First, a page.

Web Locks API

Coordinate work and the use of resources among different processes

Time to lock in

Asynchronous functions in Javascript aren’t truly parallel. Starting with ES2017, Javascript has support for concurrent function calls. The difference is very nicely summed up by Madhavan Nagarajan in the following statement (link can be found in the addendum).

Concurrency is about dealing with lots of things at once. Parallelism is about doing lots of things at once.

The implementation of Javascript’s concurrency is reduced in its functionality to allow for a simple and very robust API to use. Async functions can’t be interrupted and have no concept of volatile properties when dealing with access to the same variable by different asynchronous calls. The detailed implementation of ES2017’s async functions is out of scope for this article, but the main point I want to get across is that until now, parallelism wasn’t built into Javascript and the web and therefore, no special handling of parallel mutations of the same entity. But that changes now with the introduction of the “Web Locks API”.

One for all and all for one

Now that progressive web apps offer you true multithreaded architectures with the introduction of WebWorkers and the ServiceWorker, things have changed. True parallelism is possible in web apps, and therefore the desire for more sophisticated tools to deal with parallel code arises.

A lock is a mechanism to request access to resources and have the guarantee that only one process at any point in time really has the access. Locking resources in this way avoids a large set of conflict areas that might else arise.

A resource is just a namespace, identified by a string. And your request to access the resource is just as simple, as you only need the ID and a function callback, most likely asynchronous, to implement the “Web Lock API”. When one async function has finished the lock gets released and other requests can access it again.

 * A simple demonstration of the Web Lock API.
 * Note that this example has been taken from
 * MDN's awesome documentation, linked in the
 * addendum.
async function foo(){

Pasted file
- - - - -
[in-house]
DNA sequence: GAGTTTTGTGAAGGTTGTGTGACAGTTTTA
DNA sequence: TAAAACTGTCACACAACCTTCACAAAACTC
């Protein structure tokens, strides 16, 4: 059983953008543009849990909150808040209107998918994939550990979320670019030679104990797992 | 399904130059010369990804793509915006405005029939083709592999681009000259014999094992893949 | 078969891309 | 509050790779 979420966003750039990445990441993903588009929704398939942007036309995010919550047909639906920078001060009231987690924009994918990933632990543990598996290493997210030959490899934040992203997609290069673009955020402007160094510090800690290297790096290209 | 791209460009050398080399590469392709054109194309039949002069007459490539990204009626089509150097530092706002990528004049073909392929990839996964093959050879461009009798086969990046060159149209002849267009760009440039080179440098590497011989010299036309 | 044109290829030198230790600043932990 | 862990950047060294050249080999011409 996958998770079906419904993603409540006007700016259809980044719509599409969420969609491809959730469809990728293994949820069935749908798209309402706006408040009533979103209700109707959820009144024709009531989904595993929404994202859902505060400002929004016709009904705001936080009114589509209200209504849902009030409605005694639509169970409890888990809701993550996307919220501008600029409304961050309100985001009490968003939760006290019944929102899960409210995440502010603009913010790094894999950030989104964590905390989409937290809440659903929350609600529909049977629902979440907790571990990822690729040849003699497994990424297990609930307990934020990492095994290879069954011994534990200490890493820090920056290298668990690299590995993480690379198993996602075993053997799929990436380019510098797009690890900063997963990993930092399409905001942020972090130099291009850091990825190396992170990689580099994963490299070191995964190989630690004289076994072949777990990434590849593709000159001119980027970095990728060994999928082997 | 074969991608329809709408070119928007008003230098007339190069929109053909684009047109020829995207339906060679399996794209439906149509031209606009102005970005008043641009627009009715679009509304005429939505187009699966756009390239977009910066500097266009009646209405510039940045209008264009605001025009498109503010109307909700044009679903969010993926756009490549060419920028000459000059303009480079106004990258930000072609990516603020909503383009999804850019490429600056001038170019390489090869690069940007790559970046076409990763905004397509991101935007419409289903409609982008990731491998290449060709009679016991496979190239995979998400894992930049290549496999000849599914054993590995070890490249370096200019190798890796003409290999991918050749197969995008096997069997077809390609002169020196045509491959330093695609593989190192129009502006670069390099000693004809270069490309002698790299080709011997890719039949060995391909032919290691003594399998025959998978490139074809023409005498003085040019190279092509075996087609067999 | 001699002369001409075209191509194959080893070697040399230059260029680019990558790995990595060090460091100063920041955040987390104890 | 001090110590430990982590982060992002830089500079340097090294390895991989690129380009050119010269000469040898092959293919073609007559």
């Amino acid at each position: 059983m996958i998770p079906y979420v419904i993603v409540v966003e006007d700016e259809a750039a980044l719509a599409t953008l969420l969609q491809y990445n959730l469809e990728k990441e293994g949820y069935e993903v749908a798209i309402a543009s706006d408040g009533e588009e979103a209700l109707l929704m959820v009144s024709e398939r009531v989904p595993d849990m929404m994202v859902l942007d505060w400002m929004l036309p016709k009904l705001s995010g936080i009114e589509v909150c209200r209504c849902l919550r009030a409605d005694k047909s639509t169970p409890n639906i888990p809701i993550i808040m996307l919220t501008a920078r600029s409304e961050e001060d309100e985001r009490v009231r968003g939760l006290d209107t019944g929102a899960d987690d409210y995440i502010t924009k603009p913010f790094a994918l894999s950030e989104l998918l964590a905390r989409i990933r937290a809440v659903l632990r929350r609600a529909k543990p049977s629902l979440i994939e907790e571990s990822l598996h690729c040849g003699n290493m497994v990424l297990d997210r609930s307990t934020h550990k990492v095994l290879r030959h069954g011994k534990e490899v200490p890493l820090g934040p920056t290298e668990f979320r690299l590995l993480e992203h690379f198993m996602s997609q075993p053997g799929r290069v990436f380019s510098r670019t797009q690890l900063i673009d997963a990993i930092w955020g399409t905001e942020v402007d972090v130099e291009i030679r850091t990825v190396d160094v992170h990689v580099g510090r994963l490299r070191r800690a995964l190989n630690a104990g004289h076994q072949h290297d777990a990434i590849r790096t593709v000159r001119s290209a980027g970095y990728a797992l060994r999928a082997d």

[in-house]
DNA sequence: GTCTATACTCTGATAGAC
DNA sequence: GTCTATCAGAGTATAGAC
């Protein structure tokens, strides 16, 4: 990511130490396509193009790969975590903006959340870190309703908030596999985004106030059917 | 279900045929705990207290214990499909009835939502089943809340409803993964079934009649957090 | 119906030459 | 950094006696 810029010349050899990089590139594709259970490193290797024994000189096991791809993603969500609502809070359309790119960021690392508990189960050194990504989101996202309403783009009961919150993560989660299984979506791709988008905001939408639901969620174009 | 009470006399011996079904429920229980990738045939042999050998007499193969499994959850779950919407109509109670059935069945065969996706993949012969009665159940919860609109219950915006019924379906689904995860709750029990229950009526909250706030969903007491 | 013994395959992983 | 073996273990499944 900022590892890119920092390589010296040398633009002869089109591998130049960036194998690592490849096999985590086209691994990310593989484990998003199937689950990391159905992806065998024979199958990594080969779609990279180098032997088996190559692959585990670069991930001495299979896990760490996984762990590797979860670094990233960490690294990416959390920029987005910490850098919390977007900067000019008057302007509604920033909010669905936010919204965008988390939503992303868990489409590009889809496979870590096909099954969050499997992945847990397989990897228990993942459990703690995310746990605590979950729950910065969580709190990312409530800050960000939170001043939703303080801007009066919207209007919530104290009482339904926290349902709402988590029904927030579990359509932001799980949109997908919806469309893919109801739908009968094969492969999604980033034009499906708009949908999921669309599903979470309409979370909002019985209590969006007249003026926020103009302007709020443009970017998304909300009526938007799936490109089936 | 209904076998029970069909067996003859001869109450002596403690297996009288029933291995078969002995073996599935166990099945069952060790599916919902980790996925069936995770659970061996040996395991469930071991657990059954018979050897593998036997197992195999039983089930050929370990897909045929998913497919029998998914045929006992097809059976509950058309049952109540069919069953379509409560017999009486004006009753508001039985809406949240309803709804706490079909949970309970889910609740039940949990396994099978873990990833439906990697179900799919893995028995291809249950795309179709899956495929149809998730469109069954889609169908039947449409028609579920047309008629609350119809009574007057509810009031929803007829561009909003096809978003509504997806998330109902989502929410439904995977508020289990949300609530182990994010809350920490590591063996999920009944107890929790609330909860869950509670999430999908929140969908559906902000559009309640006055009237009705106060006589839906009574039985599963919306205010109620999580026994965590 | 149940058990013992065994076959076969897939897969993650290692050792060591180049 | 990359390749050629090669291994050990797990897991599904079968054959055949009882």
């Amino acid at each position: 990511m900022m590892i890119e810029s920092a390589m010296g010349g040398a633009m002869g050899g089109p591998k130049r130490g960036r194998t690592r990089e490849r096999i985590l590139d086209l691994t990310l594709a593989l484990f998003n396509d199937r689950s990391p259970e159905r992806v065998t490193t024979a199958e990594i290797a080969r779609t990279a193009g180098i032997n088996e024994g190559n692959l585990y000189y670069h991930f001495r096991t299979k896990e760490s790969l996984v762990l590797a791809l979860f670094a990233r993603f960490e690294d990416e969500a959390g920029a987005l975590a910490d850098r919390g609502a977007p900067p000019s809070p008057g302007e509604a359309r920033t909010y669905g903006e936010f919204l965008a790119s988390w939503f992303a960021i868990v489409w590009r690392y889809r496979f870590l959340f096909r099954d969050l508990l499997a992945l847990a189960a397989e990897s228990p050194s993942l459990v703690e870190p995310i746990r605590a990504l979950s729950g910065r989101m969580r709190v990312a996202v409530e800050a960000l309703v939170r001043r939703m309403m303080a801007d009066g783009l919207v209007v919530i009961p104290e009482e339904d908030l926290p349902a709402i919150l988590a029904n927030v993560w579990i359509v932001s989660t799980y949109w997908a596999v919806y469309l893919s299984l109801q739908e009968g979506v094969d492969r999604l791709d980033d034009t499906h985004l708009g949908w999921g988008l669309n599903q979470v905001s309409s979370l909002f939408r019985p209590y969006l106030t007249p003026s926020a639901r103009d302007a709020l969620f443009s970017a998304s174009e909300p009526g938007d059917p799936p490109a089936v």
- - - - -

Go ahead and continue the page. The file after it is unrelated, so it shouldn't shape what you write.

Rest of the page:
// A common async function that you already know.
  const data = await getData();

  // Request the lock.
  // Note that we can simply await the locked call!
  await navigator.locks.request('lock_resource_id', async lock => {
    // The lock has been acquired.
    // At this point, this call has exlusive access 
    // to the resource 'lock_resource_id'.
    await updateDb(data);
    // Now the lock will be released.
  // The lock has been released.
  // Continuse with plain async calls.
  await updateUi();

Due to the experimental state of this new API, you have to treat it as an optional feature in your code with a valid fallback available.

 * Due to the usage of web locks in core parts
 * of your app, actually using the API this way
 * might introduce more problems then it could solve.
 * Therefore a thorough specification in your app
 * has to be implementation before using this feature.
async function update(){
    // Run logic with lock.
  } else {
    // Use fallback.

To better illustrate this new API, we’ll take a look at a simple example. Say you have a multithreaded PWA with your main process and two WebWorkers. Your app also uses an IndexDB, with custom code that syncs changes to and from the database with the cloud. Using the “Web Lock API” in this scenario, every process can request access to the defined lock for syncing changes to the database, making sure that no other mutations get run during this call.

Note that the “Web Lock API” is not so much about mutating a single variable without side effects in your web app (although that can clearly be a use case), but more about handling function calls in a parallel architecture that would otherwise lead to negative side effects.

Much more to learn

This article only gave an introduction to the new "Web Locks API", which is currently in experimental status and mainly supported by Chromium-based browsers. The API offers more options that describe here and is well worth a look into it.